Considering the negative acknowledgement, if a data frame check sum is incorrect, the terminal sends: ESC, 2/6, REJ, $byte0$ byte1$ $EOT$. The host must insure that all data frames are received correctly.

Considering now telesoftware downloading, the host transmits three session commands for telesoftware loading:

ESC, 2/6, S8, 5/1=Declare Telesoftware Address

5/2=Load Telesoftware

5/3=Telesoftware Execute

Telesoftware Load Sequence

The following sequence must facilitate the downloading of telesoftware in a continuous stream of output until all message blocks have been positively acknowledged by the terminal. This implies that the host computer does not have to wait for each block to be acknowledged before transmitting the next. A positive acknowledgement may not be received by the host computer 14, (lost message) or may be received with bad checksum (also treated as a lost message), in which case the message block will be re-sent by the host computer to the terminal.

The host computer 14 sends a Telesoftware Address (for subsequent load or start execution) via the following sequence:

ESC 2/6 S8 $Process:=T. S. Address Input$

ESC 2/6 SFC $a$ $b$

$x$ $y$ $L1$ $L2$ (Address-X(MSB) y(LSB) # of bytes=L1 L2)

ESC 2/6 EFC $C0$ $C1$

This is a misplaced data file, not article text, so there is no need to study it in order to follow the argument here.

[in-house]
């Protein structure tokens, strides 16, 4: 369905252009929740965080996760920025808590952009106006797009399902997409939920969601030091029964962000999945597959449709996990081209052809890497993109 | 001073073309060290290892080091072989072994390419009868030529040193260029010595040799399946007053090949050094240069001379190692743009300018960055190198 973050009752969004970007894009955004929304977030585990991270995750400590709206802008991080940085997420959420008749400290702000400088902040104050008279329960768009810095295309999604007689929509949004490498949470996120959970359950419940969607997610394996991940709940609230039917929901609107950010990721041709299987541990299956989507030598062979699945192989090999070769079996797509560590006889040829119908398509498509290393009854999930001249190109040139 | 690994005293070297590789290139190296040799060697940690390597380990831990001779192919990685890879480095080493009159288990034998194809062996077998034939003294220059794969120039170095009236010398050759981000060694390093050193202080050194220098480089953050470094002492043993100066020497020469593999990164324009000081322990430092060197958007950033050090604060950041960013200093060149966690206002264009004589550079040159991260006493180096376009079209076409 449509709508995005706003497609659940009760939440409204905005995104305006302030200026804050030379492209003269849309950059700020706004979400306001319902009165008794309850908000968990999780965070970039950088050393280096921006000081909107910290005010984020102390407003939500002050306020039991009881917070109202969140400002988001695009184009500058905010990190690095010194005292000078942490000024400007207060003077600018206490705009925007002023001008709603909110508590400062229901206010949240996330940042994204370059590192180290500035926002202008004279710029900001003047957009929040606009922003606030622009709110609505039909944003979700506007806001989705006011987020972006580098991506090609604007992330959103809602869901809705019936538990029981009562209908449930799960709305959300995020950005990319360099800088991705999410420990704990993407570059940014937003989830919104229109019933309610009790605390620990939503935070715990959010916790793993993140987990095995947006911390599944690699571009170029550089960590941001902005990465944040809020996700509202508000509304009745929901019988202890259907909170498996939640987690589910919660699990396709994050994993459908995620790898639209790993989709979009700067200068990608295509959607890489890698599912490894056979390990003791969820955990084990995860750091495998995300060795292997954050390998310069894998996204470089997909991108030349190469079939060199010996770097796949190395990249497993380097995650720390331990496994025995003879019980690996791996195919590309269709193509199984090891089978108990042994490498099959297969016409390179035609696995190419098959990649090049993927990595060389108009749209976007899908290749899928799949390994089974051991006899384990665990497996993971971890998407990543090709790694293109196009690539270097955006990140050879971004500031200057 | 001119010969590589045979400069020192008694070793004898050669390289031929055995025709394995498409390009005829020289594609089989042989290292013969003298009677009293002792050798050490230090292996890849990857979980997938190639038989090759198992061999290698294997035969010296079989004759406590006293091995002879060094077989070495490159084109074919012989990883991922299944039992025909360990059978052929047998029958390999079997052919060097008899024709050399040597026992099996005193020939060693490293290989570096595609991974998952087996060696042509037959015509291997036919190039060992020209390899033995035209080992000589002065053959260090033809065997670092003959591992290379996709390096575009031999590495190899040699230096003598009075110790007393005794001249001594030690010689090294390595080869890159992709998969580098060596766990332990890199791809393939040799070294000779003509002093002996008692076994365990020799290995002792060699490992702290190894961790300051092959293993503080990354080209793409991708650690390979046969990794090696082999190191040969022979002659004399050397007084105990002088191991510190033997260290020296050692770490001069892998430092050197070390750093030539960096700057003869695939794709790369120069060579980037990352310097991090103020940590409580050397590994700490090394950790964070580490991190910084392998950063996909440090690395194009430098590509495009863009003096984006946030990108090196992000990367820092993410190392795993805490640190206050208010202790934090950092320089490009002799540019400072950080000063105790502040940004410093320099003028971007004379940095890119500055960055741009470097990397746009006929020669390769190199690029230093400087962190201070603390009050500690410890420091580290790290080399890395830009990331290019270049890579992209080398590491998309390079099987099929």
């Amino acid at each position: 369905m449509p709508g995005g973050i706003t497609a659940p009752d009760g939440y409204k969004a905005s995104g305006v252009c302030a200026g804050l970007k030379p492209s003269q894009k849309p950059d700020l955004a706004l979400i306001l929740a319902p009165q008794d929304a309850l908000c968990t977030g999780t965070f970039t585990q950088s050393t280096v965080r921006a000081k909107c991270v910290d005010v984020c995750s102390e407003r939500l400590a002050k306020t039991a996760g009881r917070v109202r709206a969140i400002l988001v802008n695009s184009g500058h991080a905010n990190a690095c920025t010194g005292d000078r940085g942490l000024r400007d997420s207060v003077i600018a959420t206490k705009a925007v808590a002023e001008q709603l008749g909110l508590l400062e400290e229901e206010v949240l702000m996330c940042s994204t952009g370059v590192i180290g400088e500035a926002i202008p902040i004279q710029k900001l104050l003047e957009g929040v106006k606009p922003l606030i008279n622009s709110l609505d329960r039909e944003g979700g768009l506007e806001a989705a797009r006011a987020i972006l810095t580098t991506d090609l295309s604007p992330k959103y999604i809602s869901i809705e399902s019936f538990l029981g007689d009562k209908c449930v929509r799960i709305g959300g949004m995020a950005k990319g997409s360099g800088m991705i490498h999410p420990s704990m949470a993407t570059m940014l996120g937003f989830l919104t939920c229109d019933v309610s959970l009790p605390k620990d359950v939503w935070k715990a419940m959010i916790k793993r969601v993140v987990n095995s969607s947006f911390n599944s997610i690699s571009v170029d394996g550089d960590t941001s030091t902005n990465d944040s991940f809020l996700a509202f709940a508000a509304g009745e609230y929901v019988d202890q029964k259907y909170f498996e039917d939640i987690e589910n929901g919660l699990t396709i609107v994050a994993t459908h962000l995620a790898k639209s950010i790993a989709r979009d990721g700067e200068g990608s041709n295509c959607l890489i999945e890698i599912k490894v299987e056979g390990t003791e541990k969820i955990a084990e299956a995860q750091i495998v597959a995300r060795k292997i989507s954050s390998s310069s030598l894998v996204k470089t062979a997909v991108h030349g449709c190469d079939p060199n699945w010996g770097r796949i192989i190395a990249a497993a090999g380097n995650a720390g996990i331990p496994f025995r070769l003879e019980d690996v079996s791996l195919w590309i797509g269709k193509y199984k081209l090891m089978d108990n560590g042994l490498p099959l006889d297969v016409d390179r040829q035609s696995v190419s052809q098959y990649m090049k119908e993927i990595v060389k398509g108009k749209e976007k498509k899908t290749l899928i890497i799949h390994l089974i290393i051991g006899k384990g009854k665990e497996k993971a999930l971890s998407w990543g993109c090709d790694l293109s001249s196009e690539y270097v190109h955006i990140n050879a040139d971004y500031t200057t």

Terminal: ACK/REJ using $a$ $b$

To transmit Telesoftware Data to the terminal, the following should be used:

ESC 2/6 $Process=T. S. Load$

ESC 2/6 SFC $c$ $d$

$Telesoftware data$

ESC 2/6 EFC $C0$ $C1$

Terminal: ACK/REJ using $c$ $d$

To transmit the Start Execution address $s$ $t$, the following should be used:

ESC 2/6 S8 $Process:=T. S. Address Input$

ESC 2/6 SFC $e$ $f$

$s$ $t$ $don't care$ $don't care$

Terminal: ACK/REJ with $e$ $f$

To initiate Telesoftware execution, the following should be employed:

ESC 2/6 S8 $Process:=T. S. execute$

Note:

(1)

T. S. Address Input=5/1

T.S. Load=5/2

T.S. Execute=5/3

(2) $$ are byte delimiters

(3) C0, C1 represent 16-bit checksum

Two echo control commands are provided to control the display of keyboard characters when the entire display area is protected.

ESC, 2/6, RLE

ESC, 2/6, RRE